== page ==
In previous recent posts I've looked at the often quite large differences in the conversion rates of chances that are created by various routes. Shots created by way of a quick counter attack appear to be easier to convert, once shooting position is accounted for, presumably because a stretched and under manned defence is less likely to be able to effectively close down both shooters and passers.
So if shots from counter attacks represent one end of the spectrum for defensive pressure, those attempts made in a crowded penalty area immediately following a corner kick are likely to be consistently attempted under the severest of opponent pressure.
Individual shots can of course be atypical of the general situation. For instance a player may through either luck or good instincts find himself totally unmarked even in the most crowded of areas, but in a reasonably large sample we should expect to see a conversion rate effect due to tighter marking when defenders have time to organize themselves.
As in previous posts I've used shots generated during usual open play as a benchmark figure and incorporated whether attempts were headers or by the boot before adding a variable to represent whether the chance came immediately following a corner.
As with most aspects of football analysis, there is an amount of subjectivity in defining goals scored from a corner. Andy Carroll's towering injury time winner for Liverpool at Blackburn in 2011/12, for example was scored just eight seconds after a Liverpool corner kick and much of the defensive chaos was caused by the presence of a handful of visiting defenders in the Blackburn box. But between the ball leaving the corner quadrant and hitting the net it was touched by a Blackburn player and even found it's way back to the halfway line. A goal from open play or a goal from corner?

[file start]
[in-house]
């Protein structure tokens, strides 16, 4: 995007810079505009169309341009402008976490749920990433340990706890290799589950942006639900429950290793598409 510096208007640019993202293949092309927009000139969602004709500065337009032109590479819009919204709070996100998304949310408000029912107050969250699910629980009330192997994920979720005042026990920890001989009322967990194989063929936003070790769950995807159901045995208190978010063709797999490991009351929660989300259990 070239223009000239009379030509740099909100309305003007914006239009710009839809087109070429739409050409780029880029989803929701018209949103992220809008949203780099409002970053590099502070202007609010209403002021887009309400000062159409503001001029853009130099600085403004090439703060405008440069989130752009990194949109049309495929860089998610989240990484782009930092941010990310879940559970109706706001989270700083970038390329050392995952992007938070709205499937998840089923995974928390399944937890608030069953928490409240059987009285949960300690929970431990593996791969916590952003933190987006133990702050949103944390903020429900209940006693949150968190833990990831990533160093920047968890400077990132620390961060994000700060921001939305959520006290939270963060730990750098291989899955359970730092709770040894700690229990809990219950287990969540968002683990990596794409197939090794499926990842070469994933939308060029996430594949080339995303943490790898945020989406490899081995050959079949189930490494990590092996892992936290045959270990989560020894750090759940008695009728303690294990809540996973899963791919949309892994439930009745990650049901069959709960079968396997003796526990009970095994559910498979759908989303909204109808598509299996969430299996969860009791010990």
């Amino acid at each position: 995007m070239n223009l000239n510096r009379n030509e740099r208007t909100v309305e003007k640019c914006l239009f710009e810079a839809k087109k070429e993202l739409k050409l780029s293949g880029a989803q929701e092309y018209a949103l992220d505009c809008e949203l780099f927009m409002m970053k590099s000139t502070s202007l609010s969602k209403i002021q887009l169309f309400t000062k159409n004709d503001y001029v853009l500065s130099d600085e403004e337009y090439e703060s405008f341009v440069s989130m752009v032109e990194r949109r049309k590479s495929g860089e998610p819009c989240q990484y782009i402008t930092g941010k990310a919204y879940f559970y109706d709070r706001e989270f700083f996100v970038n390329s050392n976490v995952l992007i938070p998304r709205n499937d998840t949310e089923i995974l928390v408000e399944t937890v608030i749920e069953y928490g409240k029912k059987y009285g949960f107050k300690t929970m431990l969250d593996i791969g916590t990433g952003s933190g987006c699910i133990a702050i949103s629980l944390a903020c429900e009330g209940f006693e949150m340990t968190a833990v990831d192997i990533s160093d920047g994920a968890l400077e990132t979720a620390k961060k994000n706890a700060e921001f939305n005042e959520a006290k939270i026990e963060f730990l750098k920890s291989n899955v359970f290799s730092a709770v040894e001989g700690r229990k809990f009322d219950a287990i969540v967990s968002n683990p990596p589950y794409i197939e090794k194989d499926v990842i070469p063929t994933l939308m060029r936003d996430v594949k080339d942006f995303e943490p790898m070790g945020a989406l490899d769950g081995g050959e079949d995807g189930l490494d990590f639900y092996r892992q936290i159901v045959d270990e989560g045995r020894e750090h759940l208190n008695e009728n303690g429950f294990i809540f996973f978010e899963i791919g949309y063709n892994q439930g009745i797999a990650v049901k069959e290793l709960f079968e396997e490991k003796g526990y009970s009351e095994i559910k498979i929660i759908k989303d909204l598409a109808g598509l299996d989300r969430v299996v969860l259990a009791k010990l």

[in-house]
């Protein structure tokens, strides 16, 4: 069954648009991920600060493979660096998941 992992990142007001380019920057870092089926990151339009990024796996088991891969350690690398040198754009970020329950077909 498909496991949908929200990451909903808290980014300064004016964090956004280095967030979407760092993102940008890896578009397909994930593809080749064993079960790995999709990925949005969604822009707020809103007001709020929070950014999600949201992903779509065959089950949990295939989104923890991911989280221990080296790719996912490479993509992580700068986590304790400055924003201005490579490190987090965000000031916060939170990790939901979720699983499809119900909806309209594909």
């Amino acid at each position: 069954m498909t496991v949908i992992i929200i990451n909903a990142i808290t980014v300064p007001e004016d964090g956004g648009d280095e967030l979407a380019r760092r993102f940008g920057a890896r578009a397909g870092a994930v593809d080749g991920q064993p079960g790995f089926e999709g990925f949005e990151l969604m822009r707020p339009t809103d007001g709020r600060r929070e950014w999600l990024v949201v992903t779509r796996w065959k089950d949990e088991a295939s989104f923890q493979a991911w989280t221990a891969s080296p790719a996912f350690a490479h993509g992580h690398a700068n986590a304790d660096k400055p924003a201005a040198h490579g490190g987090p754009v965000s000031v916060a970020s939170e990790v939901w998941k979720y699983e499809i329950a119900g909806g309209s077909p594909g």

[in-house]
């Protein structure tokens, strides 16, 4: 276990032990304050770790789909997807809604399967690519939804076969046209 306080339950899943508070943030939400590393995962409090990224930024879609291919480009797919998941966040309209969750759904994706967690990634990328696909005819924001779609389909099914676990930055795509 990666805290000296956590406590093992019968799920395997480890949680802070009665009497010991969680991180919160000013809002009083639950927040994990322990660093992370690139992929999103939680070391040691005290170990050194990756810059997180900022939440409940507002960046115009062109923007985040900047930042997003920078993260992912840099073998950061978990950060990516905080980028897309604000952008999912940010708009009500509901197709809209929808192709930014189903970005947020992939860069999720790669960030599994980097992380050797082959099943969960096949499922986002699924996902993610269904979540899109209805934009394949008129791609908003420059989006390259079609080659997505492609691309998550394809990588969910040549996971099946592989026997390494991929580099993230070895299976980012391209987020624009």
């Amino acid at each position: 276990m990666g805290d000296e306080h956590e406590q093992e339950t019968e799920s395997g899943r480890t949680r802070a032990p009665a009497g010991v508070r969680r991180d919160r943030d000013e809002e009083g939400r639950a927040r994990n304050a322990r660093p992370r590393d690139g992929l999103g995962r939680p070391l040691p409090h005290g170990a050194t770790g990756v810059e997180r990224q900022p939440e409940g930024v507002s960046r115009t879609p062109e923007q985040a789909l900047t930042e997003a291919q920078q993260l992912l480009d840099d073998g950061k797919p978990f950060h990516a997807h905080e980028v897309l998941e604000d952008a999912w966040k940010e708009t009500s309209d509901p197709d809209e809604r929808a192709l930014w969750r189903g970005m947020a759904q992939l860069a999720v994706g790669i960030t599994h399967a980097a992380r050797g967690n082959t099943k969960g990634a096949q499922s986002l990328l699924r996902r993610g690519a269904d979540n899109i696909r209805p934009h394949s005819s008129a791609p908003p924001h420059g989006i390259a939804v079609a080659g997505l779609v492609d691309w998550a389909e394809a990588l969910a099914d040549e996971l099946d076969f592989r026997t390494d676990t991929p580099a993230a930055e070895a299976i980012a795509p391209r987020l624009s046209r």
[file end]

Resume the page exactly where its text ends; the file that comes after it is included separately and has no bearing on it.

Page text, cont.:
As with shots attempted on the counter, chances from corners do appear statistically different from those made in open play once position is factored in. A shot from the edge of the six yard box is over twice as likely to be converted in open play than during a corner kick. This discrepancy is maintained as we move further out towards the penalty spot, a slightly greater than 20% conversion rate in open play drops to 10% in the rugby scrum following a corner kick.
|Jostling for space and glory.|
We can begin to see how defensive pressure at corners materially alters the anatomy of shot by looking at the frequency of blocks made in our two different scenarios. An average of around a quarter of all goal attempts are snuffed at nearly at source by defensive blocks. So blocks are a major component of shooting analysis. And as with conversion rates, blocking rates appear to be dependent upon the amount and proximity of bodies in the box.
A player shooting from the edge of the six yard box can expect to suffer the disappointment of seeing 2 out of every 9 shots blocked by desperate opponents, but this rockets to 2 out of 5 following a corner. Headers follow the same pattern, 1 block in 7 for corners compared to 1 in 14 during open play from the same six yard area, displaying the general difficulty experienced by defenders when trying to block headed attempts.
The excitement often generated by corners is not because of an enhanced chance of converting any opportunity that is created, because on average it is a lower quality chance. But in the opportunity for defenders to showcase their game saving interventions by throwing themselves in front of what, from the viewpoint of shooting position would be considered an excellent scoring possibility in more familiar open play.
Pinball meets football.